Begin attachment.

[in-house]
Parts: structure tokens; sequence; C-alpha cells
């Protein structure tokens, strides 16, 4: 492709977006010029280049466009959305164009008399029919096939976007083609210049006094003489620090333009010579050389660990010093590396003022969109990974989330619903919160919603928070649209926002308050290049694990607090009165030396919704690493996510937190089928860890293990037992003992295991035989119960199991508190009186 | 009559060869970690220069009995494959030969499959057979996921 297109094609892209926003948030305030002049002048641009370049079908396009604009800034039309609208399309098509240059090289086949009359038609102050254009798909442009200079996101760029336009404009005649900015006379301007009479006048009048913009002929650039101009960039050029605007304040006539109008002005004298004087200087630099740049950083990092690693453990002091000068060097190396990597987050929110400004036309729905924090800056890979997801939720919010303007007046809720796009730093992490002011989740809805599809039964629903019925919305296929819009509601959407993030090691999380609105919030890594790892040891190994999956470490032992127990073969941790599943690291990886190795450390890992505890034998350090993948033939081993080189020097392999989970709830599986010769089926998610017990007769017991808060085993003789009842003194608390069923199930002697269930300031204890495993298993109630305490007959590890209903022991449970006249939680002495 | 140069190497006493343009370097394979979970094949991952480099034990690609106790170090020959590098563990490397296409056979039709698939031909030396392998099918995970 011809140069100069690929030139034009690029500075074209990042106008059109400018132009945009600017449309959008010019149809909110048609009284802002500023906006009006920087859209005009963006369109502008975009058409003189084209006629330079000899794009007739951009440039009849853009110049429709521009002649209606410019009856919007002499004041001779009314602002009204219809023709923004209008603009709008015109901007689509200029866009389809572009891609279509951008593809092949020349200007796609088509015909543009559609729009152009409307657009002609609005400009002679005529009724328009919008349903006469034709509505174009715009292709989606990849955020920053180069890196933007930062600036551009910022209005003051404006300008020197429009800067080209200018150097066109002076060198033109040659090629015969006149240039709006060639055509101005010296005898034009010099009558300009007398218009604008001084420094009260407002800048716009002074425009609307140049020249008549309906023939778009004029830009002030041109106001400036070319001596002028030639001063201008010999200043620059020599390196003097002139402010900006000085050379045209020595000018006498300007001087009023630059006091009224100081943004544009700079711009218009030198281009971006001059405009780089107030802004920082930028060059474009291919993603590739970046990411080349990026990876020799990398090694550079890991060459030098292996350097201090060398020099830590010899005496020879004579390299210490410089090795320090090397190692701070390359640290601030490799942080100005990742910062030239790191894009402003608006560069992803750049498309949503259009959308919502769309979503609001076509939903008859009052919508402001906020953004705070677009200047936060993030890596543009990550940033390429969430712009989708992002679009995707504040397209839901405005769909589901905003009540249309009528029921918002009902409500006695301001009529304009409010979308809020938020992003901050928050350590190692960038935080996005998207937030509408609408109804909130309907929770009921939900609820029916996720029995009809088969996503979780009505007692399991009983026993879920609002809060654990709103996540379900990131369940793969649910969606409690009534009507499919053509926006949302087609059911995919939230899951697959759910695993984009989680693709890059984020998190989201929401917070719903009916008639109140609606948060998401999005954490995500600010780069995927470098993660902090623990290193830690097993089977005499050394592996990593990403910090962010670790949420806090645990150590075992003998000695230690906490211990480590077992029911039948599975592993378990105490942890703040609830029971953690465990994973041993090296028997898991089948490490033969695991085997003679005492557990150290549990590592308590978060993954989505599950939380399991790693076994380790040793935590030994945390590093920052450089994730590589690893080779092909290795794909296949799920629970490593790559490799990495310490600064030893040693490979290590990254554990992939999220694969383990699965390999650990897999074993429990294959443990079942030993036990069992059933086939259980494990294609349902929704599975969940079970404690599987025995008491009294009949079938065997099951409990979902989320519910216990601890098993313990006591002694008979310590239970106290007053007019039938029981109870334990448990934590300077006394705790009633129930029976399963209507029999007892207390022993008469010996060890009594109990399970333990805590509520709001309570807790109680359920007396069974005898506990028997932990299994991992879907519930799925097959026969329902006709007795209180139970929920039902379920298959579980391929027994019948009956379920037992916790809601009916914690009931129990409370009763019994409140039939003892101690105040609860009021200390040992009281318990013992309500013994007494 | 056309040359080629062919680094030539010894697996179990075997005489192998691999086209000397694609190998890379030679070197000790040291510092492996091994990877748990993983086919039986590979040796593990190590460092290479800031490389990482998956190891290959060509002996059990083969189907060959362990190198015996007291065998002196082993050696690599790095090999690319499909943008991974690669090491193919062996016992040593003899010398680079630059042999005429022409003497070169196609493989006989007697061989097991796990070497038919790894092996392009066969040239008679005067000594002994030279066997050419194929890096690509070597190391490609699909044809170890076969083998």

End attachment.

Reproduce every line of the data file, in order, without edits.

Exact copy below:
[in-house]
Parts: structure tokens; sequence; C-alpha cells
């Protein structure tokens, strides 16, 4: 492709977006010029280049466009959305164009008399029919096939976007083609210049006094003489620090333009010579050389660990010093590396003022969109990974989330619903919160919603928070649209926002308050290049694990607090009165030396919704690493996510937190089928860890293990037992003992295991035989119960199991508190009186 | 009559060869970690220069009995494959030969499959057979996921 297109094609892209926003948030305030002049002048641009370049079908396009604009800034039309609208399309098509240059090289086949009359038609102050254009798909442009200079996101760029336009404009005649900015006379301007009479006048009048913009002929650039101009960039050029605007304040006539109008002005004298004087200087630099740049950083990092690693453990002091000068060097190396990597987050929110400004036309729905924090800056890979997801939720919010303007007046809720796009730093992490002011989740809805599809039964629903019925919305296929819009509601959407993030090691999380609105919030890594790892040891190994999956470490032992127990073969941790599943690291990886190795450390890992505890034998350090993948033939081993080189020097392999989970709830599986010769089926998610017990007769017991808060085993003789009842003194608390069923199930002697269930300031204890495993298993109630305490007959590890209903022991449970006249939680002495 | 140069190497006493343009370097394979979970094949991952480099034990690609106790170090020959590098563990490397296409056979039709698939031909030396392998099918995970 011809140069100069690929030139034009690029500075074209990042106008059109400018132009945009600017449309959008010019149809909110048609009284802002500023906006009006920087859209005009963006369109502008975009058409003189084209006629330079000899794009007739951009440039009849853009110049429709521009002649209606410019009856919007002499004041001779009314602002009204219809023709923004209008603009709008015109901007689509200029866009389809572009891609279509951008593809092949020349200007796609088509015909543009559609729009152009409307657009002609609005400009002679005529009724328009919008349903006469034709509505174009715009292709989606990849955020920053180069890196933007930062600036551009910022209005003051404006300008020197429009800067080209200018150097066109002076060198033109040659090629015969006149240039709006060639055509101005010296005898034009010099009558300009007398218009604008001084420094009260407002800048716009002074425009609307140049020249008549309906023939778009004029830009002030041109106001400036070319001596002028030639001063201008010999200043620059020599390196003097002139402010900006000085050379045209020595000018006498300007001087009023630059006091009224100081943004544009700079711009218009030198281009971006001059405009780089107030802004920082930028060059474009291919993603590739970046990411080349990026990876020799990398090694550079890991060459030098292996350097201090060398020099830590010899005496020879004579390299210490410089090795320090090397190692701070390359640290601030490799942080100005990742910062030239790191894009402003608006560069992803750049498309949503259009959308919502769309979503609001076509939903008859009052919508402001906020953004705070677009200047936060993030890596543009990550940033390429969430712009989708992002679009995707504040397209839901405005769909589901905003009540249309009528029921918002009902409500006695301001009529304009409010979308809020938020992003901050928050350590190692960038935080996005998207937030509408609408109804909130309907929770009921939900609820029916996720029995009809088969996503979780009505007692399991009983026993879920609002809060654990709103996540379900990131369940793969649910969606409690009534009507499919053509926006949302087609059911995919939230899951697959759910695993984009989680693709890059984020998190989201929401917070719903009916008639109140609606948060998401999005954490995500600010780069995927470098993660902090623990290193830690097993089977005499050394592996990593990403910090962010670790949420806090645990150590075992003998000695230690906490211990480590077992029911039948599975592993378990105490942890703040609830029971953690465990994973041993090296028997898991089948490490033969695991085997003679005492557990150290549990590592308590978060993954989505599950939380399991790693076994380790040793935590030994945390590093920052450089994730590589690893080779092909290795794909296949799920629970490593790559490799990495310490600064030893040693490979290590990254554990992939999220694969383990699965390999650990897999074993429990294959443990079942030993036990069992059933086939259980494990294609349902929704599975969940079970404690599987025995008491009294009949079938065997099951409990979902989320519910216990601890098993313990006591002694008979310590239970106290007053007019039938029981109870334990448990934590300077006394705790009633129930029976399963209507029999007892207390022993008469010996060890009594109990399970333990805590509520709001309570807790109680359920007396069974005898506990028997932990299994991992879907519930799925097959026969329902006709007795209180139970929920039902379920298959579980391929027994019948009956379920037992916790809601009916914690009931129990409370009763019994409140039939003892101690105040609860009021200390040992009281318990013992309500013994007494 | 056309040359080629062919680094030539010894697996179990075997005489192998691999086209000397694609190998890379030679070197000790040291510092492996091994990877748990993983086919039986590979040796593990190590460092290479800031490389990482998956190891290959060509002996059990083969189907060959362990190198015996007291065998002196082993050696690599790095090999690319499909943008991974690669090491193919062996016992040593003899010398680079630059042999005429022409003497070169196609493989006989007697061989097991796990070497038919790894092996392009066969040239008679005067000594002994030279066997050419194929890096690509070597190391490609699909044809170890076969083998």